It is wrong to think that paedophilia is widespread within the Catholic church because it is widespread in general worldwide and the Church is supposed to be clean and priests are accepting celibacy voluntarily, rape victim and activist Mary Dispenza told N1 as bishops were discussing the crimes at the Vatican Summit.
It is true that paedophilia is a problem all over the world, said Mary Dispenza, who was raped by a priest when she was seven.
“But the Pope has wrongly concluded that paedophilia is present in the Church because it is present everywhere in the world. That is a big mistake, as priests obligate themselves to cleanliness and celibacy and want to live that way,” she explained.
She said that the Church’s problem is also a culture of secrecy, cover-ups and the “genealogy of abuse which is carried over from one generation of priests to the next.”
“Their culture needs to be reexamined, and it should not simply be said that we are part of a larger culture where sexual abuse of children is the prevalent problem so it is also like that among priests,” she stressed.
The Vatican meeting is a huge event, she acknowledged.
“This morning the Pope said that if one more child is abused by a priest, he will immediately react. That is fantastic, and I hope that the bishops and cardinals will begin reporting crimes and seeking responsibility,” she said.
However, what happened to Dispenza belongs to a painful past and has to be addressed as well, she argued.
“At age seven, I was raped by a priest, it was the first parish he served after leaving the seminary. He kept moving from one parish to the next for the next 40 years,” Dispenza said.
It happened in a dark school hall where the priest played a film from a projector.
“He asked me if I wanted to sit in his lap. I agreed as I was taught that he was God. I was focused on the projector, and he put his hand in my panties and his finger into my vagina,” she said.
“The light within me was then extinguished,” she declared.
“He left, I washed my hands in the small bathroom and in that bathroom, I left the child within me,” the woman said.
Dispenza saw the priest again when she was in seventh grade. He was to help her with her Sacrament of Confirmation.
“I looked at him and I experienced that moment in which I told myself: That man has raped me,” she remembered, adding that she hated the fact that she had to go to him for the Sacrament.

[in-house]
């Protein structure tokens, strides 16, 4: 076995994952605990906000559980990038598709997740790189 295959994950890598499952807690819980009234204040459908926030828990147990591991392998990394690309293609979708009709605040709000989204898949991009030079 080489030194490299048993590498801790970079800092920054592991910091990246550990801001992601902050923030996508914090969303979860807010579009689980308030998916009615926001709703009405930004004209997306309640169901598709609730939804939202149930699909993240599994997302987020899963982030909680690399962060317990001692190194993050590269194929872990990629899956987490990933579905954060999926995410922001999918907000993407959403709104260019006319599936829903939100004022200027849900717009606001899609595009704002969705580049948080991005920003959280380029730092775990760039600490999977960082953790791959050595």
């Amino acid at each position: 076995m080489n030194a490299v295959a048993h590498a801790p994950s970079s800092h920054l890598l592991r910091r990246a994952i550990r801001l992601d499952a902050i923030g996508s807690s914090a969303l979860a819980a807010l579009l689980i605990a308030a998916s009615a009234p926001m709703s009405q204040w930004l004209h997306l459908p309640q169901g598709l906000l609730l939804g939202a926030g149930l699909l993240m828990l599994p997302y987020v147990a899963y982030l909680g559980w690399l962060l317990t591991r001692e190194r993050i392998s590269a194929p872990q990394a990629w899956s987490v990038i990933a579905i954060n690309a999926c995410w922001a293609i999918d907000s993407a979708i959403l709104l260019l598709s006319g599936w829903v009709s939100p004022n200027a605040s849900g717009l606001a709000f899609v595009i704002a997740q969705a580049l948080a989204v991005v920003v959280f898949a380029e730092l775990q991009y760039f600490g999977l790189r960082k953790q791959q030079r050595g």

Dispenza explained that she continued working for the Church and became a nun, but remained silent about what happened until she was 52.
“I didn’t want to remember it as I knew that if I face it I will lose something that I love, and I loved the Church. But at 52, I guess I was brave enough to come forward at a workshop on sexual abuse among the priesthood,” she explained.
“I woke up and said – this happened to me and I need to do something about it. In the meantime, I confronted the abuser, but he did not face any serious consequences,” she added, explaining that this is why she came to the summit in the Vatican to see how the Church will deal with predator priests, “and there is a lot of them.”
She suggested the website ‘bishop-accountability.org’, saying it contains a list of priests who were accused of abuses or cover-ups.
“We victims want all priests whose past abuses are proven to be thrown out of the clergy, as well as the bishops who covered it up, and there are still some of them today and they need to be held accountable,” she said.
The main advantage of the summit is that the matter is being discussed in a way in which it never has been before, she said.
“We need media, as they can focus light toward dark areas,” she said, mentioning the Academy Award-winning film ‘Spotlight’ which she said did just that. “That would have not happened without media. I can speak here as much as I want, but until you publish my words, they have no strength.”
“Those people need to face serious consequences, they cannot continue committing evil to children, while the Pope continues promising that ‘we will do something about it when the next case occurs’,” she argued, asking, “but what about your brothers, who are here today and who are guilty?”
Nevertheless, Dispenza said the summit did achieve some small changes.
“We are talking about it, people are finally getting angry about it.”
But she also said she thinks a lot of time is needed for it to be resolved.
“We survivors have not heard what we wanted to hear. We want to hear what the Pope will do today about the problems that exist within the clergy.”